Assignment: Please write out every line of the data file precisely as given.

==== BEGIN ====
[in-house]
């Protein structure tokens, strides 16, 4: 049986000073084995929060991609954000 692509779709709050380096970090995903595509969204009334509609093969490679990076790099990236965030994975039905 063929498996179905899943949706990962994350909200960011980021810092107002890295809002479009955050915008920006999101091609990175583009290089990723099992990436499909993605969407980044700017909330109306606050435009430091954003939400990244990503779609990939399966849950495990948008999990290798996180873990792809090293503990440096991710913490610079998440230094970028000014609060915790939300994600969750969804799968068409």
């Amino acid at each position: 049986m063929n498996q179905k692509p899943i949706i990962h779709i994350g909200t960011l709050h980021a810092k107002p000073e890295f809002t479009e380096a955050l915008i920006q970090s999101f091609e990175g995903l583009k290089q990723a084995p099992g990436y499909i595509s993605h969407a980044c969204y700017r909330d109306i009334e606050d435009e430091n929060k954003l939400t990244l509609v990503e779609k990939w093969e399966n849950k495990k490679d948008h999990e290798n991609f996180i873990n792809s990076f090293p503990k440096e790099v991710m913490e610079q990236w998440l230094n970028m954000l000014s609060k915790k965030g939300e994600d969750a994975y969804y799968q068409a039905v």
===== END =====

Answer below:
[in-house]
């Protein structure tokens, strides 16, 4: 049986000073084995929060991609954000 692509779709709050380096970090995903595509969204009334509609093969490679990076790099990236965030994975039905 063929498996179905899943949706990962994350909200960011980021810092107002890295809002479009955050915008920006999101091609990175583009290089990723099992990436499909993605969407980044700017909330109306606050435009430091954003939400990244990503779609990939399966849950495990948008999990290798996180873990792809090293503990440096991710913490610079998440230094970028000014609060915790939300994600969750969804799968068409």
């Amino acid at each position: 049986m063929n498996q179905k692509p899943i949706i990962h779709i994350g909200t960011l709050h980021a810092k107002p000073e890295f809002t479009e380096a955050l915008i920006q970090s999101f091609e990175g995903l583009k290089q990723a084995p099992g990436y499909i595509s993605h969407a980044c969204y700017r909330d109306i009334e606050d435009e430091n929060k954003l939400t990244l509609v990503e779609k990939w093969e399966n849950k495990k490679d948008h999990e290798n991609f996180i873990n792809s990076f090293p503990k440096e790099v991710m913490e610079q990236w998440l230094n970028m954000l000014s609060k915790k965030g939300e994600d969750a994975y969804y799968q068409a039905v």